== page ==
[whatwg] The choice of script global object to use when the script element is moved

Adam Barth w3c at adambarth.com
Fri Sep 3 10:47:25 PDT 2010

I'm not sure it makes much of a difference from a security point of
view.  I suspect WebKit does #3 because it grabs the security context
immediately before executing the script.  That actually seems
marginally safer because it means you're unlikely to grab an out-dated
security context.


On Fri, Sep 3, 2010 at 3:49 AM, Henri Sivonen <hsivonen at iki.fi> wrote:
> When evaluating a parser-inserted script, there are three potential script global objects to use:
>  1) The script global object of the document whose active parser the parser that inserted the script is.
>  2) The script global object of the document that owned the script element at the time of invoking the "run" algorithm.
>  3) The script global object of the document that owns the script element at the time of script evaluation.
> The spec says the answer is #3. WebKit (with HTML5 parser or without) says the answer is #1. Firefox 3.6 says the answer is #2.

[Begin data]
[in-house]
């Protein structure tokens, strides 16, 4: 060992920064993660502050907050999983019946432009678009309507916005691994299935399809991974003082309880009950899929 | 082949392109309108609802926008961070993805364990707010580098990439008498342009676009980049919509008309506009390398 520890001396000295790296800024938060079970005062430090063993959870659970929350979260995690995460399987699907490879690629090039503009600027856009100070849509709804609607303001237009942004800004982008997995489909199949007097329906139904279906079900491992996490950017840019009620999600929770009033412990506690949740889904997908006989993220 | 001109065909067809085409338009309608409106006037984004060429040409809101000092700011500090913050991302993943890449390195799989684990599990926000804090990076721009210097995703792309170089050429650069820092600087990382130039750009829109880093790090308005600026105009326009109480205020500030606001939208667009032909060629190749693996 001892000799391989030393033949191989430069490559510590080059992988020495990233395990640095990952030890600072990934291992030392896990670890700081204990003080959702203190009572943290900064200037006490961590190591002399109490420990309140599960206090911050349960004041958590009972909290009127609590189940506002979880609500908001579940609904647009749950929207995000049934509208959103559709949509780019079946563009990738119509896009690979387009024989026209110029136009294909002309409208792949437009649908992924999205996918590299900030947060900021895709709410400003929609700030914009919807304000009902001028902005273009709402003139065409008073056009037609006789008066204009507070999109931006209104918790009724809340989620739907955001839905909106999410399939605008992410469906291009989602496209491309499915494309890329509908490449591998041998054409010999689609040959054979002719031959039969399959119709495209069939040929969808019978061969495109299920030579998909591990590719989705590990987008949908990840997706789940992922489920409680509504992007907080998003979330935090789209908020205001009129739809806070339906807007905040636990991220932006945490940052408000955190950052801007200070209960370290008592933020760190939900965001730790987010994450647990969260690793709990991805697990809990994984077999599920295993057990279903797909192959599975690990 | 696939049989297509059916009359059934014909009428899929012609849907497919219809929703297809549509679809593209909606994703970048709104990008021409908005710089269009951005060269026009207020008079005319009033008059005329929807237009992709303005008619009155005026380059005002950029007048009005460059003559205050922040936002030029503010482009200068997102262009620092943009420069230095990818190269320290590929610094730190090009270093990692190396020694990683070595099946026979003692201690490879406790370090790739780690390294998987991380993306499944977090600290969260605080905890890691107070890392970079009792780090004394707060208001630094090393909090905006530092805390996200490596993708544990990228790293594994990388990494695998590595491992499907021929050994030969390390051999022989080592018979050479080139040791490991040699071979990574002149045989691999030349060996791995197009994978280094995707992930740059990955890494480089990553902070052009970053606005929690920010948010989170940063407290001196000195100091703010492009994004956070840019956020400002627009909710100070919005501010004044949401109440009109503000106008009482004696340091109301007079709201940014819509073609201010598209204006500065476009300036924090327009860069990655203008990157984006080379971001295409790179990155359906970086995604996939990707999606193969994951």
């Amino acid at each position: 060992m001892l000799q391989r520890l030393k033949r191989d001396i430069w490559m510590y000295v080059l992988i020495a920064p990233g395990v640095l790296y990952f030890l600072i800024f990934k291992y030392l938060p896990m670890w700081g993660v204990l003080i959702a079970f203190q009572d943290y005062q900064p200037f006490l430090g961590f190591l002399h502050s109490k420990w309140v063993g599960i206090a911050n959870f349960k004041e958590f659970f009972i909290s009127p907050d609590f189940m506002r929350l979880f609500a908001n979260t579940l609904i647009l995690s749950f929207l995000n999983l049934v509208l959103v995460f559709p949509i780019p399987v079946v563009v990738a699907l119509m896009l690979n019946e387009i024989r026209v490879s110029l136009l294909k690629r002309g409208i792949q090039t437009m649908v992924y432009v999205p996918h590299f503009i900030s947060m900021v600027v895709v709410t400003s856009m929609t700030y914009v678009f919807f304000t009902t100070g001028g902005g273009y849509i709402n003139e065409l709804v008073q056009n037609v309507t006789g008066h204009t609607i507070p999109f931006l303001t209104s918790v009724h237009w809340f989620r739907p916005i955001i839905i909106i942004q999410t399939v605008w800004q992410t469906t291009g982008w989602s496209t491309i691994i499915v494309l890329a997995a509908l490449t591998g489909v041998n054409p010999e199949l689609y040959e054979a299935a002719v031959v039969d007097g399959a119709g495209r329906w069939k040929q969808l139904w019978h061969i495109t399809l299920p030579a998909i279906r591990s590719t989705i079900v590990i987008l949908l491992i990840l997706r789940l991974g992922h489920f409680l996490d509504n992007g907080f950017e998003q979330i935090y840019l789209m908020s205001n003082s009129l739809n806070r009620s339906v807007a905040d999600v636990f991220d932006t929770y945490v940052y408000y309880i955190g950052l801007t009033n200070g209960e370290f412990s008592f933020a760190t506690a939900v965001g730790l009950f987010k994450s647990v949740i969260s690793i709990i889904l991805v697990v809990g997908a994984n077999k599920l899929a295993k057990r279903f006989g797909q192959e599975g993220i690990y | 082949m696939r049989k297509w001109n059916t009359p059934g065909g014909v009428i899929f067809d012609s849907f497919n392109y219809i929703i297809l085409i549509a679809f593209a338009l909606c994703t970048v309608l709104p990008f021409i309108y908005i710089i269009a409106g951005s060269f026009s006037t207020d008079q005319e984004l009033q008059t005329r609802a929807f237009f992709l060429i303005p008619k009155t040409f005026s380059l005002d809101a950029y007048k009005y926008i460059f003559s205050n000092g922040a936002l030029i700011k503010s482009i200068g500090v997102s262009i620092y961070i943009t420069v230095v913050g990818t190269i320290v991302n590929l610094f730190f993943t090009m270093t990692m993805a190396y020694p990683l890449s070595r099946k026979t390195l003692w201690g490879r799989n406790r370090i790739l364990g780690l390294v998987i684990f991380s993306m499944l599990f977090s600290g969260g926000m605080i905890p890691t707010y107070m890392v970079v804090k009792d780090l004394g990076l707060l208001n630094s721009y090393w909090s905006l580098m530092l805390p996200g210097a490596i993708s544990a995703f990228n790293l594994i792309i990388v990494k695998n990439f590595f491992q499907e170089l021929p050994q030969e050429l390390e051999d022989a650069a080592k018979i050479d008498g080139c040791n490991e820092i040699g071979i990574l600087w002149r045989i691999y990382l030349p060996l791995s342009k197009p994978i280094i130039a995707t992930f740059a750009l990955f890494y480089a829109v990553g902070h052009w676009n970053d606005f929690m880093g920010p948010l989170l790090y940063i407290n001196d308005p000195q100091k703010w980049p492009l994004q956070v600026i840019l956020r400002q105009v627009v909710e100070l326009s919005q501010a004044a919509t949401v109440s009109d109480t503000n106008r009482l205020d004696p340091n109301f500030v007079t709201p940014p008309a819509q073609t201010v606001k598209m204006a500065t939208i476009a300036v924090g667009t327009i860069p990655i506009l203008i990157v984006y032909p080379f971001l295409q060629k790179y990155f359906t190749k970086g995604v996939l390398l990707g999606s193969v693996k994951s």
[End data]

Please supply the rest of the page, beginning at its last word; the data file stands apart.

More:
> I doubt that there are Web compat considerations forcing this choice, because IE8 doesn't get as far as running the script in this case. IE9 tries to do either #2 or #3 (not sure which) succeeding for inline scripts and failing for external ones. (IIRC, the text in the spec that explains the distinction between 1 and the other (without explaining the distinction between 2 and 3) was added specifically for the benefit of the IE team.)
> The spec asserts that these options are equally safe, because if something is able to move the scripts so that 1, 2 and 3 would result in different script global objects, the script gets moved within one Origin.
> However, if there's something other than Same Origin restricting what scripts are eligible for evaluation (e.g. Content Security Policies that I don't know well enough to reason about), 1, 2 and 3 might not be equally safe.
> Questions:
>  * Is anyone aware of an existing or upcoming security mechanism that would not make the three above cases equally safe--especially if e.g. the security check was made according to #1 but the effective script global object were chosen accoding to #3?
>  * Why does the spec say #3 when none of the browsers did #3 at the time of spec writing?
>  * Are there use cases that favor any one of these in particular? (I doubt it.)
> FWIW, my gut says we should do #1, since it is obviously secure, except it would be unfortunate if the spec changed to #1 but too late for IE9 to match.
> --
> Henri Sivonen
> hsivonen at iki.fi
> http://hsivonen.iki.fi/

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